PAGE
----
U.S. a ‘steadfast partner’ in the Indo-Pacific

The United States is committed to working with its Indo-Pacific partners to improve prosperity, recover from the COVID-19 pandemic and keep the region free and open for all.

In a major speech in Jakarta, Indonesia, Secretary of State Antony Blinken emphasized the United States’ long-standing ties to its fellow Indo-Pacific nations and highlighted recent U.S. steps to secure and improve upon those partnerships.

“We all have a stake in ensuring that the world’s most dynamic region is free from coercion and accessible to all,” Blinken said December 14. “We will work with our partners across the region to try to realize this vision.”

Strengthening freedom and security

Blinken described a free and open Indo-Pacific as a place where people can write their futures and participate in their communities. Countries, he said, can “choose their own path, free from coercion, free from intimidation.”

He praised the Association of Southeast Asian Nations’ efforts toward a peaceful resolution of the crisis in Burma, where the military regime unleashed a brutal crackdown on the people and attempted to violently repress their calls for democracy.

To help maintain a free and open Indo-Pacific, the United States:

  • Supports anti-corruption groups and investigative journalists.
  • Promotes an open, interoperable, secure and reliable internet.
  • Defends freedom of navigation in the South China Sea, where more than $3 trillion worth of commerce passes every year.
Antony Blinken and Retno Marsudi sitting at table signing documents (© Olivier Douliery/AP Images)
Secretary of State Blinken and Indonesian Foreign Minister Retno Marsudi signed several agreements December 14 in Jakarta, Indonesia, including one on expanding maritime cooperation. (© Olivier Douliery/AP Images)

Increasing prosperity

The Indo-Pacific is home to more than half of the United States’ top trading partners. The United States is the source of more than $1 trillion in foreign direct investment to the region and is expanding trade, Blinken said.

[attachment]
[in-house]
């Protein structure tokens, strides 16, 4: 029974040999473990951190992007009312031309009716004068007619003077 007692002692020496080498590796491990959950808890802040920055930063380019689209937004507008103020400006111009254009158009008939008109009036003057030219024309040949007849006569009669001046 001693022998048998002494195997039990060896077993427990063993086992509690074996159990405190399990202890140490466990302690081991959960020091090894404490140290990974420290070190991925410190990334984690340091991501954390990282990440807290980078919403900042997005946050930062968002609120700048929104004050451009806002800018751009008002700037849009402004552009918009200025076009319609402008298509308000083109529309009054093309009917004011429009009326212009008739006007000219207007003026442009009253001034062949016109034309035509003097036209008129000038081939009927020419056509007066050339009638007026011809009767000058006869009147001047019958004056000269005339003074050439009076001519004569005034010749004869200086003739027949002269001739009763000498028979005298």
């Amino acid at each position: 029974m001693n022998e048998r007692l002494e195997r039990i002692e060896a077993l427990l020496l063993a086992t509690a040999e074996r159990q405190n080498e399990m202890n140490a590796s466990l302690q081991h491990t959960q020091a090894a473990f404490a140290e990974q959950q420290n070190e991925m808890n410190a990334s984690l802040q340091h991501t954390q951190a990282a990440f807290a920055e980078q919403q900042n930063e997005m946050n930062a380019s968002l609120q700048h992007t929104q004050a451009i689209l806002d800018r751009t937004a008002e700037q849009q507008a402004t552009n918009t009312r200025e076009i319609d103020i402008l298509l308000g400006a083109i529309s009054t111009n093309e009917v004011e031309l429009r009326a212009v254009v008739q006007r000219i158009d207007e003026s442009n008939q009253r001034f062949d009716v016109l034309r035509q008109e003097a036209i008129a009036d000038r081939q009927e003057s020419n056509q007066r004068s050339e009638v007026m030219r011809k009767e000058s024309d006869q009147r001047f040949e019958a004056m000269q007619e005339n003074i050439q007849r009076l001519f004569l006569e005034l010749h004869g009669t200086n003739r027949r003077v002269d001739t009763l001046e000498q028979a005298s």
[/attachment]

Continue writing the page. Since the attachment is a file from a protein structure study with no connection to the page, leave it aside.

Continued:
Since 2015, members of the Quad — the United States, Australia, India and Japan — have provided more than $48 billion in infrastructure financing to the Indo-Pacific, supporting thousands of energy and development projects in more than 30 countries, benefitting millions of people.

The U.S. is also developing an Indo-Pacific economic framework to further partnerships in technology, trade, infrastructure, supply chains, decarbonization and clean energy.

Fighting COVID-19 and climate change

Blinken also highlighted U.S. and international partners’ efforts to fight the COVID-19 pandemic and the climate crisis.

Working in partnership with COVAX, the U.S. has provided over 100 million COVID-19 vaccine doses to Indo-Pacific countries, part of the more than 1.2 billion doses it will donate worldwide before the end of 2022. An additional $750 million in U.S. aid is bringing life-saving medical and oxygen supplies to Indo-Pacific nations’ COVID-19 fight.  

By working with partners, Blinken said, the U.S. has mobilized more than $7 billion in renewable energy investments in the Indo-Pacific over the last five years. In December alone, the U.S. International Development Finance Corporation announced a $500 million investment to help build a solar manufacturing facility in India.

“The Indo-Pacific is the fastest growing region on the planet,” Blinken said. The United States will remain a steadfast partner in the region that will “shape the trajectory of the world in the 21st century,” he added.